CEOs as people who are figureheads in their communities, championing children and young people, bringing organisations and people together around the needs and priorities of a locality’s pupils, and shaping their trusts as employers of choice in their communities.

 

That is a far cry from the caricature that some in the media would like to paint of a ‘MAT CEO’.

 

But it requires a shift in mindset in some trusts and certainly at a system level. As with the CEOs I mentioned at the beginning, this is about a recalibration, as it were, of the role of CEO.

 

Why does this begin with trusts? To be frank, there is a leadership vacuum and you are well placed to fill it.

 

As a headteacher of a single school, I think the conductor task is almost impossible at the level we are envisaging here. As the leader of a trust – a major local employer and organisation, you have the scale and the local influence to really shape the landscape around you and around your pupils.

 

You can get the meetings with and backing of local employers, you can work with the CEO of the foundation health trust or the Dean of the city university, you can get a speech at the local chamber meeting, or get a regular column in the town newspaper.

 

CEOs have a new level of leadership calling. To shape a shared narrative and sense of partnership with all of those who are invested in children and young people’s lives and futures.

 

Yet, I want to begin today with a provocation. Communities do not yet feature sufficiently in the mindset of enough academy trusts.

Later, you will be hearing more on our research with the Key, but I want to share something quite challenging that emerged from those findings.

The issue of community engagement was almost bottom of the list of CEO priorities.

 

Of course, financial viability, growth, recruitment and retention were all there. You would expect money and curriculum to top such a list right now.

However, what we intend to consider today is that, without community engagement, without putting academy trusts at the heart of their communities, some of these challenges will be very hard to address indeed. We will forever be in reactive rather than proactive mode – looking to an ever-changing band of politicians to set strategy and direction, rather than looking to the wisdom, capacity and passion of our communities.

 

A trust with strong community identify and role will enthuse local people to work for it, it will find it easier to fundraise and bring in volunteers, it will find it easier to work with local partners – such as employers and HEIs – on enhancing the curriculum, and it will get the backing and support of parents for serving more schools.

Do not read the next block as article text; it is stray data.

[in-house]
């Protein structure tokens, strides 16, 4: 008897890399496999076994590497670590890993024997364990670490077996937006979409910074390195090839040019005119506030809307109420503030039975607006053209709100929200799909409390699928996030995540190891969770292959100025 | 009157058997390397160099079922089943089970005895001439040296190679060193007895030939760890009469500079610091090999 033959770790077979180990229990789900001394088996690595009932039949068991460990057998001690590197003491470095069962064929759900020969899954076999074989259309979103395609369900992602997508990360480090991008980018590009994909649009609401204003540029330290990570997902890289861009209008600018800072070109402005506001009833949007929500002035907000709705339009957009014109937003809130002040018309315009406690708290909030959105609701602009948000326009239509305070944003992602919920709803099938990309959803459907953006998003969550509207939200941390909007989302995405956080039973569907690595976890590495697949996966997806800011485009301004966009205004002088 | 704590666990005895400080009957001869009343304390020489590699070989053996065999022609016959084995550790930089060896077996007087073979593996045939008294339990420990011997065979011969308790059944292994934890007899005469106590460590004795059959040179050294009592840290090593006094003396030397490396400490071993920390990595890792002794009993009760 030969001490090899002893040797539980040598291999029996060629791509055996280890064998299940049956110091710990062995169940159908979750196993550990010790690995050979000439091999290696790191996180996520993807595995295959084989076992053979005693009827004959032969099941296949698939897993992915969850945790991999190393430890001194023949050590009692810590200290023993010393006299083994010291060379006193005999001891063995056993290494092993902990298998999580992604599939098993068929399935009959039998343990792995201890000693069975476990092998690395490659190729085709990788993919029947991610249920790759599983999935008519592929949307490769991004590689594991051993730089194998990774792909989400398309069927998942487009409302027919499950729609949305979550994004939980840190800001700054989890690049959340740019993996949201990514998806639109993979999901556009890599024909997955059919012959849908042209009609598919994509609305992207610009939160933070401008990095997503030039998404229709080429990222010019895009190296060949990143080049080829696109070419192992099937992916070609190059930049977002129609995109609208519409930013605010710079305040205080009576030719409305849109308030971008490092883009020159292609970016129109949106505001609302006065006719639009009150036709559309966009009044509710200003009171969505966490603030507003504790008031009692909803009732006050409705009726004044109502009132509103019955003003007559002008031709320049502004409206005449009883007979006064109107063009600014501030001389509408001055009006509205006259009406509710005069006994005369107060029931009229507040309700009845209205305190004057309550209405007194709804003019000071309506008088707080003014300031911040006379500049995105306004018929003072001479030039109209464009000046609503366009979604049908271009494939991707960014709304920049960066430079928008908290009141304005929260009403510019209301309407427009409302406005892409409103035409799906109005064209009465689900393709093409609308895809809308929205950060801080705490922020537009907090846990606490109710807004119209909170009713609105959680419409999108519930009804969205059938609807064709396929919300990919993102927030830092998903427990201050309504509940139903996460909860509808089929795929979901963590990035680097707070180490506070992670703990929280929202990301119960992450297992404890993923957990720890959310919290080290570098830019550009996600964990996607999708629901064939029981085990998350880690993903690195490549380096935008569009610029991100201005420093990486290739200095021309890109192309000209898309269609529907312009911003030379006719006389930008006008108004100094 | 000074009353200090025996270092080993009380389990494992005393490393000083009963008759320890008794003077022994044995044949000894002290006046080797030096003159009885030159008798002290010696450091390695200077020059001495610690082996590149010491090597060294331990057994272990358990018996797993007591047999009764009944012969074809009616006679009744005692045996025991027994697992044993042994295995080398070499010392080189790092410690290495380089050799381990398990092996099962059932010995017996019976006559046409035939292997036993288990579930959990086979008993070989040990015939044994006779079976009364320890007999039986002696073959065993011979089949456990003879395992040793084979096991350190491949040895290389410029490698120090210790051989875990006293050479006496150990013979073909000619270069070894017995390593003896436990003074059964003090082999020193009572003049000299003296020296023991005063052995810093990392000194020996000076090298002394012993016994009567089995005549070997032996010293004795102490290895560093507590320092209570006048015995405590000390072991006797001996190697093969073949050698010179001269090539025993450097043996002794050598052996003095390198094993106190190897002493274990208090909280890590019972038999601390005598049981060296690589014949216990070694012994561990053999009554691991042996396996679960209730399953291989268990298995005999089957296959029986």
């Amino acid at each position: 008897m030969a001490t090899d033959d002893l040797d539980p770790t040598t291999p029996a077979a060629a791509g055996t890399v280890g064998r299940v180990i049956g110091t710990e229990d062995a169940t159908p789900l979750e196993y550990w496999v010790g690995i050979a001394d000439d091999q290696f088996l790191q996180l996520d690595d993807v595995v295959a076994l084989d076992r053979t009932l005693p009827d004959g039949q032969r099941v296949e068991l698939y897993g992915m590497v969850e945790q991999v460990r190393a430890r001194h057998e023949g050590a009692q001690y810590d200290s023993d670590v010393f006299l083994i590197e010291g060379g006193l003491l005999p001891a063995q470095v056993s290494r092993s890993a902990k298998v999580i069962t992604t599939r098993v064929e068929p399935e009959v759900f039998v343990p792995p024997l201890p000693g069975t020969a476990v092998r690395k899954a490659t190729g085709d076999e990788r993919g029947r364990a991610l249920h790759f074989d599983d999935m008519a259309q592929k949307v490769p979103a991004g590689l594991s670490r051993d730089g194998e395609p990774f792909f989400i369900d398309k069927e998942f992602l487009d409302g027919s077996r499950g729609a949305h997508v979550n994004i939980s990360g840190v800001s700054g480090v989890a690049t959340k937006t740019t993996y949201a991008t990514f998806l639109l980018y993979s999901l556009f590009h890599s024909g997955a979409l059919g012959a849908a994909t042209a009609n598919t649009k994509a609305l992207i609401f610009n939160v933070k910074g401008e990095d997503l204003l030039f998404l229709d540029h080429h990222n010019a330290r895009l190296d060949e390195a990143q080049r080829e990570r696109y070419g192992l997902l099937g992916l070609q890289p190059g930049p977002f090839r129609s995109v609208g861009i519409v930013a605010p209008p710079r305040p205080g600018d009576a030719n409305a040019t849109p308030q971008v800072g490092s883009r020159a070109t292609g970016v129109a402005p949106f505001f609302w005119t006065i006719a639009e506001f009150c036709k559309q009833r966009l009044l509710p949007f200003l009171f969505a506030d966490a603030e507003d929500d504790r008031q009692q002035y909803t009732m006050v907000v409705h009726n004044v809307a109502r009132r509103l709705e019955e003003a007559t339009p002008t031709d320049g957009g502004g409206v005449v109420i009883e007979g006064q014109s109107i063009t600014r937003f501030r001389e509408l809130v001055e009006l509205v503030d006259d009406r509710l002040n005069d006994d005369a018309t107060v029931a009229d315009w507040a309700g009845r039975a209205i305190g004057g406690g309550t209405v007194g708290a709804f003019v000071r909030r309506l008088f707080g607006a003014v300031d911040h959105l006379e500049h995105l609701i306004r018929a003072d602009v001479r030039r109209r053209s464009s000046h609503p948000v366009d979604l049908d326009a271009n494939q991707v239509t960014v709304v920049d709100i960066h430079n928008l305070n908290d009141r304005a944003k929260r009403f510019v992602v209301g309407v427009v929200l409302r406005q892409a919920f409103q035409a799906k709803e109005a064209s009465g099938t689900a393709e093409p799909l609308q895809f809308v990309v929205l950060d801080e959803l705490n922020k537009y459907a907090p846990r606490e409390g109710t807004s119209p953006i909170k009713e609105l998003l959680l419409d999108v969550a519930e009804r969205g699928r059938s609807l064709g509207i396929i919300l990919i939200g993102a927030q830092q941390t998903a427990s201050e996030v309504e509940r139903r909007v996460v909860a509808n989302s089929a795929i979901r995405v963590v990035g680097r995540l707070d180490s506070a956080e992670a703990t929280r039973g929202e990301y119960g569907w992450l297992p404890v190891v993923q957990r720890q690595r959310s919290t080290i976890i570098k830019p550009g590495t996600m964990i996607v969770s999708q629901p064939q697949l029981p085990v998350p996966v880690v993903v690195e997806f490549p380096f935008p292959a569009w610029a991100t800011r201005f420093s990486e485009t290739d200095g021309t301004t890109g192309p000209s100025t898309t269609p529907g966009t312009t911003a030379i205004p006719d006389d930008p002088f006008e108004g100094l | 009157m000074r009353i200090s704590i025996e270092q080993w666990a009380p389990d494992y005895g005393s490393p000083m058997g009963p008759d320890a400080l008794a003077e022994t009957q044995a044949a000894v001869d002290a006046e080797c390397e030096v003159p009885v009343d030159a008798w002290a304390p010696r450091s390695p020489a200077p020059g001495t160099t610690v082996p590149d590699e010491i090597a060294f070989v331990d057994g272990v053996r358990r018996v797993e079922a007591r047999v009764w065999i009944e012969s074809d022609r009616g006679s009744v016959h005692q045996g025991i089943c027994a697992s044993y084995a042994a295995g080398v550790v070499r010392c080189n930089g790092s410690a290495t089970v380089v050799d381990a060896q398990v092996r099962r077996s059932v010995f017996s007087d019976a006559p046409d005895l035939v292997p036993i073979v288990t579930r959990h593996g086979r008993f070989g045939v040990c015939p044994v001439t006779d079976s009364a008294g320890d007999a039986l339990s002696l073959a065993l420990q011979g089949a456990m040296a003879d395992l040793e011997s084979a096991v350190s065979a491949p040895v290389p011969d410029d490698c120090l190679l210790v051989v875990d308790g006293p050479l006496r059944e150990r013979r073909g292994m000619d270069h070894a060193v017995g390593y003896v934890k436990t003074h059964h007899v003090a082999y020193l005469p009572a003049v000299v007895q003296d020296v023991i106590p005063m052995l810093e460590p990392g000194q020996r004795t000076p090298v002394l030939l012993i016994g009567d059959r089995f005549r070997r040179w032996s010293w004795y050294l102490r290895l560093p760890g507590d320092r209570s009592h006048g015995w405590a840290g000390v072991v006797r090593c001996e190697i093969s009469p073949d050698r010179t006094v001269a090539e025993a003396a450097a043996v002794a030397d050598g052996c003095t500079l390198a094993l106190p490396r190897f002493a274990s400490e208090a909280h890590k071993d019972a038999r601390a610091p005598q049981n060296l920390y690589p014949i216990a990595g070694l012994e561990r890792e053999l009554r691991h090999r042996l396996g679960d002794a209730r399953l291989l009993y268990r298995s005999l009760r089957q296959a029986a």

Community can’t be at the bottom of the list for CEOs. We need to change that.

 

As a sector, there’s a long way to go.

 

There is a mixed picture. But the perception is not necessarily  good one.

 

Last year, the education select committee in the Houses of Parliament wrote to Lord Agnew stating that:

““parents, staff and students are in the dark over who is running their schools and that decisions are being taken behind closed doors”

More optimistically, over the Summer, the NGA’s excellent report on academy trust governance stated that:

“Whereas some academy trusts struggle to engage with their community, others are putting community at the heart of what they do. In many cases, boards are keen to get ‘buy-in’ from the wider school community. This includes working closely with parents, the local authority and employers and consulting with these groups to gain their input into the creation of a trust vision.”

 

Things are moving in the right direction.

 

So, today, I want us to reflect on and begin to take forward this notion of academy trusts as community-focused organisations. Good corporate governance and organisation, yes, but driven by service to the community.

 

I think if we are to address the criticism, and to win hearts and minds – bringing people along with us

If we are to mitigate some of the challenges of austerity – drawing on volunteers and accessing wider funding and resource

If we are to establish academy trusts as employers of choice – enthusing talented and passionate local people to work with us towards a vision for our localities

If we are to prepare children and young people to thrive in their lives today, and in the local and global economy – working in partnership with those who are living in the world that children inhabit and will inherit.

We need to bring things back much closer to community leadership.

 

Academy trusts can finally shake off the perception of being a flagship policy of Michael Gove, to being a force for community vision, greater cohesion and partnership, and representing an exciting future that enthuses and galvanises those around us.

 

What kind of leadership does this require?